10 reasons to visit Goa, India’s capital of coastal cool

Tamara Hinson
Get all the winter sun you need in Goa: Getty

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Craving some winter sun? There’s never been a better time to check out Goa (aka India’s capital of coastal cool), thanks to a spate of recent hotel openings and Virgin Atlantic’s relaunched London to Mumbai flights, which take to the skies at the end of October 2019.

Here are 10 reasons to visit...

There are fantastic new hotels popping up

You’ll find the Hilton Goa Resort, which opens in December 2019, perched above the banks of the Nerul River, making it the perfect base if you’re keen to explore beyond Goa’s beaches. We’re also rather smitten with Postcard Resorts’ recently opened Goa hotels – you’ll find the brand’s three heritage properties well away from the beach, in Moira, Velha and Cuelim.

For sheer opulence, it’s got to be the Taj Fort Aguada Resort & Spa, close to the ramparts of a 16th-century fort; while guests at Cabo Serai, which opened in mid-2019 in south Goa, can stay in luxurious tents or beautiful cottages. For travellers tempted by the self-catering route, consider Ama Stays & Trails’ two new boutique villas in Candolim.

Ama Stays & Trails has two new boutique villas (Ama Stays & Trails)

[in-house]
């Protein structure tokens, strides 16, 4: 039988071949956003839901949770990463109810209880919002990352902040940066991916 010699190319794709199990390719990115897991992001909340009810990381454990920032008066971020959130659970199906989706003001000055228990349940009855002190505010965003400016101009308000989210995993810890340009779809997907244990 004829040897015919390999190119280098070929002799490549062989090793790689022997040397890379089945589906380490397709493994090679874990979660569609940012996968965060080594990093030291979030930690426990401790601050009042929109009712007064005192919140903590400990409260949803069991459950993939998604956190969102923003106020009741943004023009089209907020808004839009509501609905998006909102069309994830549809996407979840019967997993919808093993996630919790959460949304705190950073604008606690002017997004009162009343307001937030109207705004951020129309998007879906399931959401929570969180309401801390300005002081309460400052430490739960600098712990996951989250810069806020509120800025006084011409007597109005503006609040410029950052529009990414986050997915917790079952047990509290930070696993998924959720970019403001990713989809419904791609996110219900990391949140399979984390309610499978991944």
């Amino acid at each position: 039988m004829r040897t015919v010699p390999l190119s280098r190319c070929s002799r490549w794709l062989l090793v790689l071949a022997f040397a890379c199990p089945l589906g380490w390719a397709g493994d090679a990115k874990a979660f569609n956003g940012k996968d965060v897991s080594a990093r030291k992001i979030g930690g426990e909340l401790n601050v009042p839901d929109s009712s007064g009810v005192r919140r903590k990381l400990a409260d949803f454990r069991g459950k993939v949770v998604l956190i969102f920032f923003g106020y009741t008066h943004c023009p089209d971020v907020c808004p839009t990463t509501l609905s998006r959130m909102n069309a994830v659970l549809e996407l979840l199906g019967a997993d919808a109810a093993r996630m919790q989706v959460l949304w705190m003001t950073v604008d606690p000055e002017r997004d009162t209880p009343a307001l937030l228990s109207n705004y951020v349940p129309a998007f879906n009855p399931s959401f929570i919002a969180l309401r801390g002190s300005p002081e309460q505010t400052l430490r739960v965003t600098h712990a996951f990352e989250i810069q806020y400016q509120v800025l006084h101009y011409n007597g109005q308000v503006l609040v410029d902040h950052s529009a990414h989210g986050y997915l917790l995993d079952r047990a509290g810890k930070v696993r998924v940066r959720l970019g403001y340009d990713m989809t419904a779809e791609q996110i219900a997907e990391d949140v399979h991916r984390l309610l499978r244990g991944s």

There’s a whole other world beyond the beach

A growing number of tourists are realising there’s so much more to Goa than golden beaches, whether it’s Goa’s Unesco-listed churches and convents (the late-Renaissance Church of Bom Jesus, which contains the tomb of St Francis-Xavier, is a favourite) or the colourful chaos of Panaji, the region’s capital. And it’s easier than ever to explore this side of Goa, thanks to tours like the ones offered by b:live, which specialises in e-bike tours of lesser-known destinations such as Divar Island.

The church of Bom Jesus in Old Goa (Getty)

It’s shaping up to be India’s adventure capital

In August 2018, India unveiled its second bungee jumping site – 55 metres above the shimmering Mayem Lake in north Goa. And there’s no end to the ways in which adrenaline junkies can get their fix. Fancy a spot of parasailing? The best spots are Bogmalo, Calangute, Colva, Majorda and Anjuna. It’s now possible to try flyboarding at Baina Beach, while Majorda and Candolim are two fantastic destinations for windsurfing and kitesurfing. And for further proof that Goa isn’t just about the beach, head to Upper Sauri Canyon – a popular canyoning spot.

Cycling is the new SUP

Keen to burn off that biryani? It’s never been easier to explore inland Goa by bike. Several hotels have joined forces with bike-based tour operators: one example is the Hilton Goa Resort, which has linked up with Goa-based bike tour operator b:live to offer guests tours of nearby sights, such as the pretty village of Saipem.

It’s now even easier to get there

If you’re heading to Goa from the UK, the quickest route is via Mumbai, and in late October, Virgin Atlantic launched new flights from London. From there it’s just a short hop, and you’ll have a number of brilliant budget airlines to choose from. If you’ve got time to spare, consider taking the train. The journey takes 14 hours but you’ll pass through some of the country’s most beautiful landscapes, including the Western Ghats and mountainous Konkan region. Tour operator Goa Experience can also book direct flights.